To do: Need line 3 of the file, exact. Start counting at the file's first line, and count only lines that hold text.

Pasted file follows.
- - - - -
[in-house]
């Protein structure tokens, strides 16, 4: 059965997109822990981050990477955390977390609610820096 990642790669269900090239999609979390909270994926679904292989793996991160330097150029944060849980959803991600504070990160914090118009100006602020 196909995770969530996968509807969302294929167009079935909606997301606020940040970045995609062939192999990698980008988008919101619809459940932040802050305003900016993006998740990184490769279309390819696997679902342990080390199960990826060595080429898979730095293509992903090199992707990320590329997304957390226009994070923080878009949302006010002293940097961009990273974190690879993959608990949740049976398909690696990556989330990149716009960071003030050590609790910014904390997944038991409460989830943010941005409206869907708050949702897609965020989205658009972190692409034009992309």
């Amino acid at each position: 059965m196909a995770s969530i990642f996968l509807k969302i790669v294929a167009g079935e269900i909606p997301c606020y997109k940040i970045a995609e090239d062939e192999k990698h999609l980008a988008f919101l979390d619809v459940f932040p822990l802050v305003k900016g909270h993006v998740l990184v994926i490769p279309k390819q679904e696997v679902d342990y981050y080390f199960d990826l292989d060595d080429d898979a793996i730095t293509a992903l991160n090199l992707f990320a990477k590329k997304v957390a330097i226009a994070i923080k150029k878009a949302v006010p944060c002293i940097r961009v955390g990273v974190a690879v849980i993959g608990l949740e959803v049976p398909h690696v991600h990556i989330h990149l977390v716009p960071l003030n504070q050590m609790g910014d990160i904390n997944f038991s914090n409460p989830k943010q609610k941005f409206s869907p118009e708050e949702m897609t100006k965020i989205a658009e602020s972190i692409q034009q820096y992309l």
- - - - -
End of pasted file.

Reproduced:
């Amino acid at each position: 059965m196909a995770s969530i990642f996968l509807k969302i790669v294929a167009g079935e269900i909606p997301c606020y997109k940040i970045a995609e090239d062939e192999k990698h999609l980008a988008f919101l979390d619809v459940f932040p822990l802050v305003k900016g909270h993006v998740l990184v994926i490769p279309k390819q679904e696997v679902d342990y981050y080390f199960d990826l292989d060595d080429d898979a793996i730095t293509a992903l991160n090199l992707f990320a990477k590329k997304v957390a330097i226009a994070i923080k150029k878009a949302v006010p944060c002293i940097r961009v955390g990273v974190a690879v849980i993959g608990l949740e959803v049976p398909h690696v991600h990556i989330h990149l977390v716009p960071l003030n504070q050590m609790g910014d990160i904390n997944f038991s914090n409460p989830k943010q609610k941005f409206s869907p118009e708050e949702m897609t100006k965020i989205a658009e602020s972190i692409q034009q820096y992309l």